Whether you’re making use of melted wax, wax emulsions, or wax resists, they all serve a variety of purposes when creating ceramics and pottery. If you’re not a particularly experienced potter or ceramicist, you may be wondering what on earth the relationship between the two is, but the purpose is to keep liquids from adhering to the clay. This technique is used for decorating through the prevention of adhesion of raw liquid glazes to the body, but there are also several other uses. Here we explore how to successfully use wax emulsions in pottery.
Sgraffito is one of the oldest and most popular pottery decorating techniques around, having been used by countless cultures across the globe over the past few millennia. The word itself stems from the Italian term ‘graffito’, which means to draw or inscribe on a wall or any other surface (this is the same word that gave us the term ‘graffiti’!).
As pottery beginner, you may not realise that you’re able to create striking ceramics without the use of coloured glazes and agateware is one way of doing so. Agateware is created by mixing different clay bodies of different colours to produce a marble effect. Particularly favoured by world famous potter Josiah Wedgewood, you too can create pottery of this kind using our beginners guide to agateware.
Despite being one of the oldest professions in the world, pottery making is still a highly valued skill in a world that’s constantly looking to the past for solutions to many of today’s problems. There has, in fact, never been a better time to begin a business in pottery thanks to the wide reach of social media, business tools, and international online markets where just about every tool and material needed can be bought and delivered in just a few days.
Making and maintaining pottery is one of the oldest hobbies in the world, dating back to when man first began to make use of tools in every day life. Today, pottery is not quite as important as it once was in terms of survival, but it does make an incredibly relaxing hobby that everyone should give a try at least once.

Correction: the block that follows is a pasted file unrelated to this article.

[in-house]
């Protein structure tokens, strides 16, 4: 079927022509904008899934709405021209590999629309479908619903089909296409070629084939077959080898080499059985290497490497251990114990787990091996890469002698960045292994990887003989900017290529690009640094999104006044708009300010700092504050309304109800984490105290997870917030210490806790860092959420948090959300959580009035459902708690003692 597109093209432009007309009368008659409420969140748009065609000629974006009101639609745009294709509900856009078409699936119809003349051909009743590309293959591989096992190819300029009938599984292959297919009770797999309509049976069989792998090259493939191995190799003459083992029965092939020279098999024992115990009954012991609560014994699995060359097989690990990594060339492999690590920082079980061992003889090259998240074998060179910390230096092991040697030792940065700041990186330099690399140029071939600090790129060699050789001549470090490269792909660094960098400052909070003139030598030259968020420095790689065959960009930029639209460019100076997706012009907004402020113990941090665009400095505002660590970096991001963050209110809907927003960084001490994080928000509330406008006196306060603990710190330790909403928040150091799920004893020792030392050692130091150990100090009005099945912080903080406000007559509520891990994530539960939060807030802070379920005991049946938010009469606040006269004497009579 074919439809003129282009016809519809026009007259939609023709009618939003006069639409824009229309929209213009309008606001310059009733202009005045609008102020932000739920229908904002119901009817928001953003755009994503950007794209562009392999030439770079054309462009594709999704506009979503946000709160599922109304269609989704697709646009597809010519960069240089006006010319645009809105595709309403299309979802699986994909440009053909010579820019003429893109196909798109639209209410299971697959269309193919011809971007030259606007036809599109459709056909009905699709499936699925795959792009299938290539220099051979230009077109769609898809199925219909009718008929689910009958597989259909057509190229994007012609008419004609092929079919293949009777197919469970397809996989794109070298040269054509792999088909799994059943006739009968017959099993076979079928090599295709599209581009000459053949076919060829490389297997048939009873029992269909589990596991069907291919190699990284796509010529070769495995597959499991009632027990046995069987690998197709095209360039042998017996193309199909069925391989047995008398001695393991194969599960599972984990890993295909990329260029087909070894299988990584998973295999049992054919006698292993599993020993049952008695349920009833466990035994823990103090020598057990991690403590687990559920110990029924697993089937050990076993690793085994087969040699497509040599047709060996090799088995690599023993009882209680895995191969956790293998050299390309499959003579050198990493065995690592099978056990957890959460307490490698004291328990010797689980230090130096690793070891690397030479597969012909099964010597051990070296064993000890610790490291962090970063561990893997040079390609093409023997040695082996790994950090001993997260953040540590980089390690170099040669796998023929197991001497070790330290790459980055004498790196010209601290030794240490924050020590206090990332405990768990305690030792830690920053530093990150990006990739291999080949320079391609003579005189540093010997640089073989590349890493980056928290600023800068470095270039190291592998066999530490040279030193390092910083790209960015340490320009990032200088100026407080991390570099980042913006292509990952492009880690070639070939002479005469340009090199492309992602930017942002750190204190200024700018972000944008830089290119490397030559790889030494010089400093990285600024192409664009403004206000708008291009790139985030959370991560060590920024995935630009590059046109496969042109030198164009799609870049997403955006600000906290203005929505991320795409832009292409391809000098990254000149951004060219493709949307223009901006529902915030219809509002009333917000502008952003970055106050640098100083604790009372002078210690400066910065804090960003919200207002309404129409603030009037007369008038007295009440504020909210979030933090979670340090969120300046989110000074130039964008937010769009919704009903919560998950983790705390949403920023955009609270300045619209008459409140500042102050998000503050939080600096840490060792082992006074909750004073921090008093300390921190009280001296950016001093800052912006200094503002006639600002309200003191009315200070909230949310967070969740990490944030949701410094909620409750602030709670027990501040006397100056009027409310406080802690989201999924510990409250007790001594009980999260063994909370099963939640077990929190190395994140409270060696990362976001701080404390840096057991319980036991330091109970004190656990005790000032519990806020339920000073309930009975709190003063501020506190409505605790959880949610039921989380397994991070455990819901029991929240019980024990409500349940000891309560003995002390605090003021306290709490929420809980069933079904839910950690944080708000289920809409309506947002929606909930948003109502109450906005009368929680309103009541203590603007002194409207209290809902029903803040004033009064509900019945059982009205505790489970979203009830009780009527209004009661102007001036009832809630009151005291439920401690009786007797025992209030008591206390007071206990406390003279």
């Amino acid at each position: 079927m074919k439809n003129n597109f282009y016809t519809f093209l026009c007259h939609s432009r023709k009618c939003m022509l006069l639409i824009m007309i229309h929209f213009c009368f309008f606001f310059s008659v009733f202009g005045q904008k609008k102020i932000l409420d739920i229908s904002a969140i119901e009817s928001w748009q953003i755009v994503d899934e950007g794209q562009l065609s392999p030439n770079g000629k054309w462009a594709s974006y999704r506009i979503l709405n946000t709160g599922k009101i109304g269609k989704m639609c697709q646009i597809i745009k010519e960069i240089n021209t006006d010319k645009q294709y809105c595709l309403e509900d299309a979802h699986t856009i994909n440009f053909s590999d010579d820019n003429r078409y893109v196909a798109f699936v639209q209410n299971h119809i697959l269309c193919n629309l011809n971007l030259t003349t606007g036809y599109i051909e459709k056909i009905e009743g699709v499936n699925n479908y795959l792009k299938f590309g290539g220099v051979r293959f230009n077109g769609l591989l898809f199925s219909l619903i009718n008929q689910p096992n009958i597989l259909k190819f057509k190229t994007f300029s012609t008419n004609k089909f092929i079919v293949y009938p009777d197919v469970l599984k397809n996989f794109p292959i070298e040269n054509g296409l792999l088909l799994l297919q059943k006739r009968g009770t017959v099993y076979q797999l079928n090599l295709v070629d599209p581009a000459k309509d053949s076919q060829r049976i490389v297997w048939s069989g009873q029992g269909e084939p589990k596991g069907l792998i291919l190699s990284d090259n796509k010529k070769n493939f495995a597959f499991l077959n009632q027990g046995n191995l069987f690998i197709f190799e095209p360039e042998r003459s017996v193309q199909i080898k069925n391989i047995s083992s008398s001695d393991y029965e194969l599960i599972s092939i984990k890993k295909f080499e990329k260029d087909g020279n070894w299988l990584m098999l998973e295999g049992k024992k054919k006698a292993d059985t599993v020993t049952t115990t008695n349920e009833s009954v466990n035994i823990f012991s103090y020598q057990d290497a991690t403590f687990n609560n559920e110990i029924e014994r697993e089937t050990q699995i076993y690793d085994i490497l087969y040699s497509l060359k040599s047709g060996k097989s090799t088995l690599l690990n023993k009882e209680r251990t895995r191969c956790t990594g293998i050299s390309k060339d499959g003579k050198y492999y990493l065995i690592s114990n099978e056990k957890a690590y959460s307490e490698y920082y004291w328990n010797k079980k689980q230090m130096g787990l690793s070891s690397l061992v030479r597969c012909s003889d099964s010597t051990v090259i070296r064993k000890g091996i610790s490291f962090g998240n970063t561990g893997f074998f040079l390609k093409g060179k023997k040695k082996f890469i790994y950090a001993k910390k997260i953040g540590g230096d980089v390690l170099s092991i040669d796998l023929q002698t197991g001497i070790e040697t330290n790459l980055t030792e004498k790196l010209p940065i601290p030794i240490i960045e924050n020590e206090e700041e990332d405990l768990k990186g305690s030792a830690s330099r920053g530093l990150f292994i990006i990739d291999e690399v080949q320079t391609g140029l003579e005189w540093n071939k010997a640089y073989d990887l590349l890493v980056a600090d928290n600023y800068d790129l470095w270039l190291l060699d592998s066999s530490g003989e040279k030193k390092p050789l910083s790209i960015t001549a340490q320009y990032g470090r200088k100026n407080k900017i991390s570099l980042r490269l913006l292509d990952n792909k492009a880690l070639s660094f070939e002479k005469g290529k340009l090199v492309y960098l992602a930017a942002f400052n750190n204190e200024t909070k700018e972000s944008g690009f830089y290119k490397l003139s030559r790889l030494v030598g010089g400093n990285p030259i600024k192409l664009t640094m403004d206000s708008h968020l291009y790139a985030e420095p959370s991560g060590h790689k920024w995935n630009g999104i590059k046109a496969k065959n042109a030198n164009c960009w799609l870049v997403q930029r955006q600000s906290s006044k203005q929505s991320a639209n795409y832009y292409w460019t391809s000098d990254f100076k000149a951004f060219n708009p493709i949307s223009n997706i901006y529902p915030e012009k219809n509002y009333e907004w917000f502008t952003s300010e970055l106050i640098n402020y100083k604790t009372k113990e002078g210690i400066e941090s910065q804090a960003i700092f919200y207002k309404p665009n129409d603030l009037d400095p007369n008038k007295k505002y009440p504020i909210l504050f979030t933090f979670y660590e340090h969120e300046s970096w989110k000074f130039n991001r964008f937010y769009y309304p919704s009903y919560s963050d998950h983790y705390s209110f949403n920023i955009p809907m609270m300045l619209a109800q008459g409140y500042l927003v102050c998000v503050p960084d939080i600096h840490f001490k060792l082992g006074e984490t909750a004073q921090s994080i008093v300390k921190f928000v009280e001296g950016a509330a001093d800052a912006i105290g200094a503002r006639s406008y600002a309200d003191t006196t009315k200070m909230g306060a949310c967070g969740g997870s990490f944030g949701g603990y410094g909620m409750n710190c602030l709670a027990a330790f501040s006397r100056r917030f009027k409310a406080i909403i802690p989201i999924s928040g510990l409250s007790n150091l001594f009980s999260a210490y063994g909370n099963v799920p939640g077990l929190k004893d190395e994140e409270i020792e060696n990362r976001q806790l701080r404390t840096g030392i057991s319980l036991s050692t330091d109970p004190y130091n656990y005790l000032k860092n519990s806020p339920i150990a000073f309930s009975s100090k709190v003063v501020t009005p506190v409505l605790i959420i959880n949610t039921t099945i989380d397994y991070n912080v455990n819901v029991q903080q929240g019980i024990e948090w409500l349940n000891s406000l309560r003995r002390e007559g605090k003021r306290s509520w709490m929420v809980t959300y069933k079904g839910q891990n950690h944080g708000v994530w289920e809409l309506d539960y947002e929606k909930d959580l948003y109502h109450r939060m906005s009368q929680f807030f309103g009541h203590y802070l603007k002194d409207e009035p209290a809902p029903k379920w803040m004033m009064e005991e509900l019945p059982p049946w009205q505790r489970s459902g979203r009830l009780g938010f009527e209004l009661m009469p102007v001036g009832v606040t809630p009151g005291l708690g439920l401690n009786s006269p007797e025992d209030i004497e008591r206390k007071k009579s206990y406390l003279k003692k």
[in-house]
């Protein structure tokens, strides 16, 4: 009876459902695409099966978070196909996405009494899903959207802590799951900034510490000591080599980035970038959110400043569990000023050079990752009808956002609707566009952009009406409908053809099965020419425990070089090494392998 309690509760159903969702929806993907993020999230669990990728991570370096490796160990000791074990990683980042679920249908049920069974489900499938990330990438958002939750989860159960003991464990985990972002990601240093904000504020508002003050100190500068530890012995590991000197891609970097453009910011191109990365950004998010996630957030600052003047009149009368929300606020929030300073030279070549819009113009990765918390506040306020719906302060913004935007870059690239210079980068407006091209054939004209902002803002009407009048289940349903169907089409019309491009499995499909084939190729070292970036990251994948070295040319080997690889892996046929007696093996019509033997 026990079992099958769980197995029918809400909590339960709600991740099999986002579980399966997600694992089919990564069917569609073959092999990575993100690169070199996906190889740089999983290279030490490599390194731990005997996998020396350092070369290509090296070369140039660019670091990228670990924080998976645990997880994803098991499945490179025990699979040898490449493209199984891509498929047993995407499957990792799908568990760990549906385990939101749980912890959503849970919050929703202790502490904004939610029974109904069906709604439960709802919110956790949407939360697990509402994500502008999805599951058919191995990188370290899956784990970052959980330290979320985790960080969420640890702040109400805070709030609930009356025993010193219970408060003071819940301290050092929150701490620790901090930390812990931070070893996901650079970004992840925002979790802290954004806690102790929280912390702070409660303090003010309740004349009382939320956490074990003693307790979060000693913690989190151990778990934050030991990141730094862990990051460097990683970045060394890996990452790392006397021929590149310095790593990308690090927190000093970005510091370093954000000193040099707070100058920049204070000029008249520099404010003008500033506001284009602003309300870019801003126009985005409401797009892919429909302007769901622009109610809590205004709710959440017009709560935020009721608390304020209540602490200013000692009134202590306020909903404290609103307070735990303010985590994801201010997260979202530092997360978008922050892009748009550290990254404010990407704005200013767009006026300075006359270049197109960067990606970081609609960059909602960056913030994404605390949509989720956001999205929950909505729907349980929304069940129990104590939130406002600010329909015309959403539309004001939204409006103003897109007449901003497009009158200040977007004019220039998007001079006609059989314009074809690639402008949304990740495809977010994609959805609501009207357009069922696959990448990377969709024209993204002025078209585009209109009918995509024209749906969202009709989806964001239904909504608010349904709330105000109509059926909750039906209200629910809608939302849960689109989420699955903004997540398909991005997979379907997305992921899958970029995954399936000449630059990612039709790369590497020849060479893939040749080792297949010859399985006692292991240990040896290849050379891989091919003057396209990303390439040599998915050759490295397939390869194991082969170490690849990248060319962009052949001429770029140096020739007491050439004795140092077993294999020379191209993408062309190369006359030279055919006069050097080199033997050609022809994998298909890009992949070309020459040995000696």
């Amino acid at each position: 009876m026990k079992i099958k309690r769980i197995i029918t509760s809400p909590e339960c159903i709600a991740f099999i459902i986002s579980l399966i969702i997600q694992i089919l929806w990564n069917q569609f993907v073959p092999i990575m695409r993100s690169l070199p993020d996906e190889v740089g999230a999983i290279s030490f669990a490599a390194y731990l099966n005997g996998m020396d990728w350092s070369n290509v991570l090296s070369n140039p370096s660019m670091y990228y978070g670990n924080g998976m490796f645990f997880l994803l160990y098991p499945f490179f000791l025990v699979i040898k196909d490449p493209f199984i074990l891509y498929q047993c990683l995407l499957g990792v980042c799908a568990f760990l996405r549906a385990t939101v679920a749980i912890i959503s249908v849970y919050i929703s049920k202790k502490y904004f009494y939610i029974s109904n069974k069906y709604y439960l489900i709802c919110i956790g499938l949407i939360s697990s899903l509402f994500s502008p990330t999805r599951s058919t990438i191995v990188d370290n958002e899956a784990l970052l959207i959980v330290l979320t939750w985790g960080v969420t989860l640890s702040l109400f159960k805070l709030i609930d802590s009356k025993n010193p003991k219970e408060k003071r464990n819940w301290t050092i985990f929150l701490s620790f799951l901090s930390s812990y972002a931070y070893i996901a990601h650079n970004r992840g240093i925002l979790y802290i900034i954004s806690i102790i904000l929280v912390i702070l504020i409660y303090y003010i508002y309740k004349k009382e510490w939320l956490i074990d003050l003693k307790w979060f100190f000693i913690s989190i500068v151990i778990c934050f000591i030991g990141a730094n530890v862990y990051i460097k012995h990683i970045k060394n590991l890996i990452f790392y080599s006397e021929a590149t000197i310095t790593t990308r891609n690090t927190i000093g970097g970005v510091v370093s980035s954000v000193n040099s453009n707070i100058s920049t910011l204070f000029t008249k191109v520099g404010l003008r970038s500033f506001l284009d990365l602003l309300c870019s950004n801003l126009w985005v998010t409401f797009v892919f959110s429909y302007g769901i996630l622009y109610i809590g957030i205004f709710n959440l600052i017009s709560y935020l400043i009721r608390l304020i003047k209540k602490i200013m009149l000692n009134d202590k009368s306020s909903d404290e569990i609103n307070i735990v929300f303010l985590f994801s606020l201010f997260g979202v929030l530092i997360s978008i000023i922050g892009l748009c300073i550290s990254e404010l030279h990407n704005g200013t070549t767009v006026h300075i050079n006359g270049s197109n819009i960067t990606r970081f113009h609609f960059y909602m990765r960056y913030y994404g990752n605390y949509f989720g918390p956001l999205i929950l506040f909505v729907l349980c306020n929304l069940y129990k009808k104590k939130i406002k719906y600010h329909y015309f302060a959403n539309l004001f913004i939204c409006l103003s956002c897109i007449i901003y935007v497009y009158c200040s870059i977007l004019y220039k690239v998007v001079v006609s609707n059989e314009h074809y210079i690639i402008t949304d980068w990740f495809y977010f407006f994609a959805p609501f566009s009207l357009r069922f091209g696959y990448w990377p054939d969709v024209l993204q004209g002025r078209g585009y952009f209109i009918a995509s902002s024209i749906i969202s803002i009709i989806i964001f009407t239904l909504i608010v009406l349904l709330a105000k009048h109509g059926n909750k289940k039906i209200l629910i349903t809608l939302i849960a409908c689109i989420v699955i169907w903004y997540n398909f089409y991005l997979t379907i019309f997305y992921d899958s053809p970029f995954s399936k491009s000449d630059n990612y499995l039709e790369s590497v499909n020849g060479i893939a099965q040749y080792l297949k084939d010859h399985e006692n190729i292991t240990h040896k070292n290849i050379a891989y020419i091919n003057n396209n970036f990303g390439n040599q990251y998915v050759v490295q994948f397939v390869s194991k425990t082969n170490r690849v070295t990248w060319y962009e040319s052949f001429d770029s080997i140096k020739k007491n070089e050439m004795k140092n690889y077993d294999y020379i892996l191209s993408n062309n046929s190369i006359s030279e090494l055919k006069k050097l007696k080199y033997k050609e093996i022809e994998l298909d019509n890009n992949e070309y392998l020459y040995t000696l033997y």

Pottery is made up of plates, dishes, cooking pots, cups, and storage jars that are made out of clay. People use clay to make kitchen pottery for a variety of different reasons. Clay is extremely cheap and can be found all over the world, and just about anyone can make a simple pot out of it. It’s also waterproof when made properly, and it’s also relatively easy to clean.
First popularised during the 19th century in Straffordshire in the West Midlands of England, the process of spongeware is still a popular technique used today. In Straffordshire, the high clay content of the ground meant that the area established some of the most successful potteries in the world including Wedgwood, Dalton, and Minton. All three of these potteries exhibited the most intricate and ornate hand painted designs and spongeware can be seen as a resistance of this conformity. The technique to create spongeware is far simpler and requires less patience to create beautiful and interesting pieces. While the technique went out of vogue for some time, the revival of this technique can largely be attributed to British-born Emma Bridgewater who launcher her spongeware ceramics business in 1985.
The coiling technique has been used to create a variety of pottery forms for thousands of years and there is a reason why it remains popular today – it’s one of the easiest pottery techniques to learn and master. Here we will discuss the origins of the technique, why it’s a good technique to use, and how to create large pottery using the coiling technique.
Potters generally make use of a wheel or produce freeform pieces by hand for one-of-a kind art, but what do you do if you’re looking to create multiples of the same pieces? Unless you’re a master of free-forming or using a wheel, your pieces will likely not be identical and it will also be a highly labour intensive process. Instead, if you’re looking to create pieces again and again, making use of a press mould is your best bet. Here are our top tips and tricks for using a press mould.